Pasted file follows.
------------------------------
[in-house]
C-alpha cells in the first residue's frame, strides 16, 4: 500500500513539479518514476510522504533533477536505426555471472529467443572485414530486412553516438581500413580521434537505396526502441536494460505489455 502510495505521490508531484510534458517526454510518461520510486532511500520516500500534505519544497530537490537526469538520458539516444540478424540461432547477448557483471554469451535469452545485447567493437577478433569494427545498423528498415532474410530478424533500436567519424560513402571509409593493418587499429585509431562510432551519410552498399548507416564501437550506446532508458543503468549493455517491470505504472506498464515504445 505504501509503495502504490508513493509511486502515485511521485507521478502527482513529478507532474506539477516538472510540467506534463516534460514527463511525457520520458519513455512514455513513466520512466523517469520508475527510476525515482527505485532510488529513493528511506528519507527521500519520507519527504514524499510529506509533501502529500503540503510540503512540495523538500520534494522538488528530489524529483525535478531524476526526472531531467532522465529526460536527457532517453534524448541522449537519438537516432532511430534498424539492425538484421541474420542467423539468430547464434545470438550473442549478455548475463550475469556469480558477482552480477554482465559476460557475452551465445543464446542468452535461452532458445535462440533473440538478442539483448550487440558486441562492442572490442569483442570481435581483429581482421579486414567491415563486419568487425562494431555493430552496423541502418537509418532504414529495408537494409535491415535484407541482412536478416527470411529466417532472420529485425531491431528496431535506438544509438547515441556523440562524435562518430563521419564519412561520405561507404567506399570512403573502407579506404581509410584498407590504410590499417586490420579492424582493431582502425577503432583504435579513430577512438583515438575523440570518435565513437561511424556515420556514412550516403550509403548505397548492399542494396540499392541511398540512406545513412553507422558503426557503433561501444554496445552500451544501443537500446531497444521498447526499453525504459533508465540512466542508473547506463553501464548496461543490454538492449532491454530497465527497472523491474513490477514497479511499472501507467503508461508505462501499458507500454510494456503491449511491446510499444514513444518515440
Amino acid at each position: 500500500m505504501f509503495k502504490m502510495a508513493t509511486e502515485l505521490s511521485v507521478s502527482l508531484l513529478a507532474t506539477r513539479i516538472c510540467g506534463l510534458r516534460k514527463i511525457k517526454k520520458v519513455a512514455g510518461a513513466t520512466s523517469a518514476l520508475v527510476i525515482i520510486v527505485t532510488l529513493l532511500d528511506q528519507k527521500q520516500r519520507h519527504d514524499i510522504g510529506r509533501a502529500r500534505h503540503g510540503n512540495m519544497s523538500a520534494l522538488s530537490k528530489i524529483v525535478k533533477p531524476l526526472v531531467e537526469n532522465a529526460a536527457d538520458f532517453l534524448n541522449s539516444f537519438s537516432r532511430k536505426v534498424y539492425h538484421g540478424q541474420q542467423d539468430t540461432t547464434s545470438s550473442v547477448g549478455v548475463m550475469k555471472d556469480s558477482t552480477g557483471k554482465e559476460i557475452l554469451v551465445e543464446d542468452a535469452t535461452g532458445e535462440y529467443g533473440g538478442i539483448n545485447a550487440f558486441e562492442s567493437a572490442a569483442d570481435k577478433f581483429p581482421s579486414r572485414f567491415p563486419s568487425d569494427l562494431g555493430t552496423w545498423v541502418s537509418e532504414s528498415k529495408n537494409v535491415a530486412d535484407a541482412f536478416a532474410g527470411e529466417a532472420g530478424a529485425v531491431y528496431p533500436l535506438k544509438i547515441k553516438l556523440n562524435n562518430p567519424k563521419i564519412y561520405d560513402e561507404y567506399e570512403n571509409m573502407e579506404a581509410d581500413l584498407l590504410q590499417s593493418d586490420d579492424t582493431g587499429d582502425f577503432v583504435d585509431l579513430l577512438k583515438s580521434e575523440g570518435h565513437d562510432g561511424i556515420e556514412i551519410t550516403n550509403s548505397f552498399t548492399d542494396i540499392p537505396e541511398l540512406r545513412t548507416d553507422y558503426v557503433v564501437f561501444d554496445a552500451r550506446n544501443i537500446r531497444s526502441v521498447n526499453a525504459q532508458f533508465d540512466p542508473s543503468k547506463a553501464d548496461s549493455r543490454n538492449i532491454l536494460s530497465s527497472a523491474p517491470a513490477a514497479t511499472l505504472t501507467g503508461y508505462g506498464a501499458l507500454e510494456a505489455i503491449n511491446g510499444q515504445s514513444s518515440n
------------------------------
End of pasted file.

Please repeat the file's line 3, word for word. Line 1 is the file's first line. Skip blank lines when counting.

Amino acid at each position: 500500500m505504501f509503495k502504490m502510495a508513493t509511486e502515485l505521490s511521485v507521478s502527482l508531484l513529478a507532474t506539477r513539479i516538472c510540467g506534463l510534458r516534460k514527463i511525457k517526454k520520458v519513455a512514455g510518461a513513466t520512466s523517469a518514476l520508475v527510476i525515482i520510486v527505485t532510488l529513493l532511500d528511506q528519507k527521500q520516500r519520507h519527504d514524499i510522504g510529506r509533501a502529500r500534505h503540503g510540503n512540495m519544497s523538500a520534494l522538488s530537490k528530489i524529483v525535478k533533477p531524476l526526472v531531467e537526469n532522465a529526460a536527457d538520458f532517453l534524448n541522449s539516444f537519438s537516432r532511430k536505426v534498424y539492425h538484421g540478424q541474420q542467423d539468430t540461432t547464434s545470438s550473442v547477448g549478455v548475463m550475469k555471472d556469480s558477482t552480477g557483471k554482465e559476460i557475452l554469451v551465445e543464446d542468452a535469452t535461452g532458445e535462440y529467443g533473440g538478442i539483448n545485447a550487440f558486441e562492442s567493437a572490442a569483442d570481435k577478433f581483429p581482421s579486414r572485414f567491415p563486419s568487425d569494427l562494431g555493430t552496423w545498423v541502418s537509418e532504414s528498415k529495408n537494409v535491415a530486412d535484407a541482412f536478416a532474410g527470411e529466417a532472420g530478424a529485425v531491431y528496431p533500436l535506438k544509438i547515441k553516438l556523440n562524435n562518430p567519424k563521419i564519412y561520405d560513402e561507404y567506399e570512403n571509409m573502407e579506404a581509410d581500413l584498407l590504410q590499417s593493418d586490420d579492424t582493431g587499429d582502425f577503432v583504435d585509431l579513430l577512438k583515438s580521434e575523440g570518435h565513437d562510432g561511424i556515420e556514412i551519410t550516403n550509403s548505397f552498399t548492399d542494396i540499392p537505396e541511398l540512406r545513412t548507416d553507422y558503426v557503433v564501437f561501444d554496445a552500451r550506446n544501443i537500446r531497444s526502441v521498447n526499453a525504459q532508458f533508465d540512466p542508473s543503468k547506463a553501464d548496461s549493455r543490454n538492449i532491454l536494460s530497465s527497472a523491474p517491470a513490477a514497479t511499472l505504472t501507467g503508461y508505462g506498464a501499458l507500454e510494456a505489455i503491449n511491446g510499444q515504445s514513444s518515440n